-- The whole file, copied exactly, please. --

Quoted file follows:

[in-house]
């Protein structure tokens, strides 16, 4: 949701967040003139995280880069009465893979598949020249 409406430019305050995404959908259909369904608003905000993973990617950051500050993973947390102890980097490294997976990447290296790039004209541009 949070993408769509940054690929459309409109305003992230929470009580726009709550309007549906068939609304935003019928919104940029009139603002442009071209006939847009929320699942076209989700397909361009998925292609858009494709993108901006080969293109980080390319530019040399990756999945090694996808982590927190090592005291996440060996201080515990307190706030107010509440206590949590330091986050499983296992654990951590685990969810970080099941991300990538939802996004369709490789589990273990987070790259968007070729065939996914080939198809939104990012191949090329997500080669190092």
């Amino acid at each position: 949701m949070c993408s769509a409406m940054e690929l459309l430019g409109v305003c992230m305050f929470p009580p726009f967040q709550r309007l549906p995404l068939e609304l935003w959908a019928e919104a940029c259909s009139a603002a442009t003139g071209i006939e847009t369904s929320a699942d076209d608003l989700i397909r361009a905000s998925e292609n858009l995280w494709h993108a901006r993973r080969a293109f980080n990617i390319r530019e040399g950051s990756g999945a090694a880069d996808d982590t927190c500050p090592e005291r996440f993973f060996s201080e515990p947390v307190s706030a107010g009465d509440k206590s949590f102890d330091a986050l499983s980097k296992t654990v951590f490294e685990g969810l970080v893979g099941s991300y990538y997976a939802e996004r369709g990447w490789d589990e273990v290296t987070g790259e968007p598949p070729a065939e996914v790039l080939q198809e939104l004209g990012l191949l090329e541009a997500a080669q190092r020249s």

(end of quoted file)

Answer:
[in-house]
């Protein structure tokens, strides 16, 4: 949701967040003139995280880069009465893979598949020249 409406430019305050995404959908259909369904608003905000993973990617950051500050993973947390102890980097490294997976990447290296790039004209541009 949070993408769509940054690929459309409109305003992230929470009580726009709550309007549906068939609304935003019928919104940029009139603002442009071209006939847009929320699942076209989700397909361009998925292609858009494709993108901006080969293109980080390319530019040399990756999945090694996808982590927190090592005291996440060996201080515990307190706030107010509440206590949590330091986050499983296992654990951590685990969810970080099941991300990538939802996004369709490789589990273990987070790259968007070729065939996914080939198809939104990012191949090329997500080669190092």
């Amino acid at each position: 949701m949070c993408s769509a409406m940054e690929l459309l430019g409109v305003c992230m305050f929470p009580p726009f967040q709550r309007l549906p995404l068939e609304l935003w959908a019928e919104a940029c259909s009139a603002a442009t003139g071209i006939e847009t369904s929320a699942d076209d608003l989700i397909r361009a905000s998925e292609n858009l995280w494709h993108a901006r993973r080969a293109f980080n990617i390319r530019e040399g950051s990756g999945a090694a880069d996808d982590t927190c500050p090592e005291r996440f993973f060996s201080e515990p947390v307190s706030a107010g009465d509440k206590s949590f102890d330091a986050l499983s980097k296992t654990v951590f490294e685990g969810l970080v893979g099941s991300y990538y997976a939802e996004r369709g990447w490789d589990e273990v290296t987070g790259e968007p598949p070729a065939e996914v790039l080939q198809e939104l004209g990012l191949l090329e541009a997500a080669q190092r020249s």